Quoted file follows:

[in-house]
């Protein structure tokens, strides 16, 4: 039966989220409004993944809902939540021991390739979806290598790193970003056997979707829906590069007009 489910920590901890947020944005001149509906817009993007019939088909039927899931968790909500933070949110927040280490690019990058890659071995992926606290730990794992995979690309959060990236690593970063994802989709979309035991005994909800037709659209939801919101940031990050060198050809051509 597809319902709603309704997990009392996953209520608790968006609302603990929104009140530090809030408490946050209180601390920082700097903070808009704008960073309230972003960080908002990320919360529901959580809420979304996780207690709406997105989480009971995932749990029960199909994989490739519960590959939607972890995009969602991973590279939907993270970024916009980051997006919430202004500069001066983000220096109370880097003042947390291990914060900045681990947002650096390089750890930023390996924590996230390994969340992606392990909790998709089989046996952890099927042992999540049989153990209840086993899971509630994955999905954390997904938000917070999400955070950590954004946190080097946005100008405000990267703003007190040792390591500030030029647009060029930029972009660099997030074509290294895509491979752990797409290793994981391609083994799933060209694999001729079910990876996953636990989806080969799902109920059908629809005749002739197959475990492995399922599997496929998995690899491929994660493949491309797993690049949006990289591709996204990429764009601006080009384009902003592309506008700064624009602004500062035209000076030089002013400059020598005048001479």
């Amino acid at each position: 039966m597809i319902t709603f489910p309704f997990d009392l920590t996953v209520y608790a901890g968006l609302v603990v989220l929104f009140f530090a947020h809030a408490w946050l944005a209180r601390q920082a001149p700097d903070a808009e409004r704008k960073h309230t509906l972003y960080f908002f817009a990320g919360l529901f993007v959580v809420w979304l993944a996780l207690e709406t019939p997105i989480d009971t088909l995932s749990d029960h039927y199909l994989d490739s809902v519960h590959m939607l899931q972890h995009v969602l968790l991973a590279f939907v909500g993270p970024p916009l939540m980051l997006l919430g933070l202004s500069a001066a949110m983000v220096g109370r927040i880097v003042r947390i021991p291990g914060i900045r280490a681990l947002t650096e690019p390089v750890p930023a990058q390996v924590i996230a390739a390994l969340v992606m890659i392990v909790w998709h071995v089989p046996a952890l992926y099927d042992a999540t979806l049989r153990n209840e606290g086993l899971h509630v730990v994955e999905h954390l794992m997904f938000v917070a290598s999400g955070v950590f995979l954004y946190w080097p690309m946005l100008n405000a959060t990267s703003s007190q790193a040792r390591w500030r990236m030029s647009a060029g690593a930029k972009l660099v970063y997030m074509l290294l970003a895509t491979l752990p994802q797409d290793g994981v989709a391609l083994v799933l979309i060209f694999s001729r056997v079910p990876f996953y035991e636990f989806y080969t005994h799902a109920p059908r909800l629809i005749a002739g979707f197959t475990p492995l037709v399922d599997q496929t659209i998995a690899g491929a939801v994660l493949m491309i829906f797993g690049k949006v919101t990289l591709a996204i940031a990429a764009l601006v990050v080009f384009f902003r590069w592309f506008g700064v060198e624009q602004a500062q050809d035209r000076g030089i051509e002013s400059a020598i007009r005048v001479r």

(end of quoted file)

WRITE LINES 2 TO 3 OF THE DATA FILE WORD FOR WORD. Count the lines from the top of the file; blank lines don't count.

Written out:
């Protein structure tokens, strides 16, 4: 039966989220409004993944809902939540021991390739979806290598790193970003056997979707829906590069007009 489910920590901890947020944005001149509906817009993007019939088909039927899931968790909500933070949110927040280490690019990058890659071995992926606290730990794992995979690309959060990236690593970063994802989709979309035991005994909800037709659209939801919101940031990050060198050809051509 597809319902709603309704997990009392996953209520608790968006609302603990929104009140530090809030408490946050209180601390920082700097903070808009704008960073309230972003960080908002990320919360529901959580809420979304996780207690709406997105989480009971995932749990029960199909994989490739519960590959939607972890995009969602991973590279939907993270970024916009980051997006919430202004500069001066983000220096109370880097003042947390291990914060900045681990947002650096390089750890930023390996924590996230390994969340992606392990909790998709089989046996952890099927042992999540049989153990209840086993899971509630994955999905954390997904938000917070999400955070950590954004946190080097946005100008405000990267703003007190040792390591500030030029647009060029930029972009660099997030074509290294895509491979752990797409290793994981391609083994799933060209694999001729079910990876996953636990989806080969799902109920059908629809005749002739197959475990492995399922599997496929998995690899491929994660493949491309797993690049949006990289591709996204990429764009601006080009384009902003592309506008700064624009602004500062035209000076030089002013400059020598005048001479």
């Amino acid at each position: 039966m597809i319902t709603f489910p309704f997990d009392l920590t996953v209520y608790a901890g968006l609302v603990v989220l929104f009140f530090a947020h809030a408490w946050l944005a209180r601390q920082a001149p700097d903070a808009e409004r704008k960073h309230t509906l972003y960080f908002f817009a990320g919360l529901f993007v959580v809420w979304l993944a996780l207690e709406t019939p997105i989480d009971t088909l995932s749990d029960h039927y199909l994989d490739s809902v519960h590959m939607l899931q972890h995009v969602l968790l991973a590279f939907v909500g993270p970024p916009l939540m980051l997006l919430g933070l202004s500069a001066a949110m983000v220096g109370r927040i880097v003042r947390i021991p291990g914060i900045r280490a681990l947002t650096e690019p390089v750890p930023a990058q390996v924590i996230a390739a390994l969340v992606m890659i392990v909790w998709h071995v089989p046996a952890l992926y099927d042992a999540t979806l049989r153990n209840e606290g086993l899971h509630v730990v994955e999905h954390l794992m997904f938000v917070a290598s999400g955070v950590f995979l954004y946190w080097p690309m946005l100008n405000a959060t990267s703003s007190q790193a040792r390591w500030r990236m030029s647009a060029g690593a930029k972009l660099v970063y997030m074509l290294l970003a895509t491979l752990p994802q797409d290793g994981v989709a391609l083994v799933l979309i060209f694999s001729r056997v079910p990876f996953y035991e636990f989806y080969t005994h799902a109920p059908r909800l629809i005749a002739g979707f197959t475990p492995l037709v399922d599997q496929t659209i998995a690899g491929a939801v994660l493949m491309i829906f797993g690049k949006v919101t990289l591709a996204i940031a990429a764009l601006v990050v080009f384009f902003r590069w592309f506008g700064v060198e624009q602004a500062q050809d035209r000076g030089i051509e002013s400059a020598i007009r005048v001479r």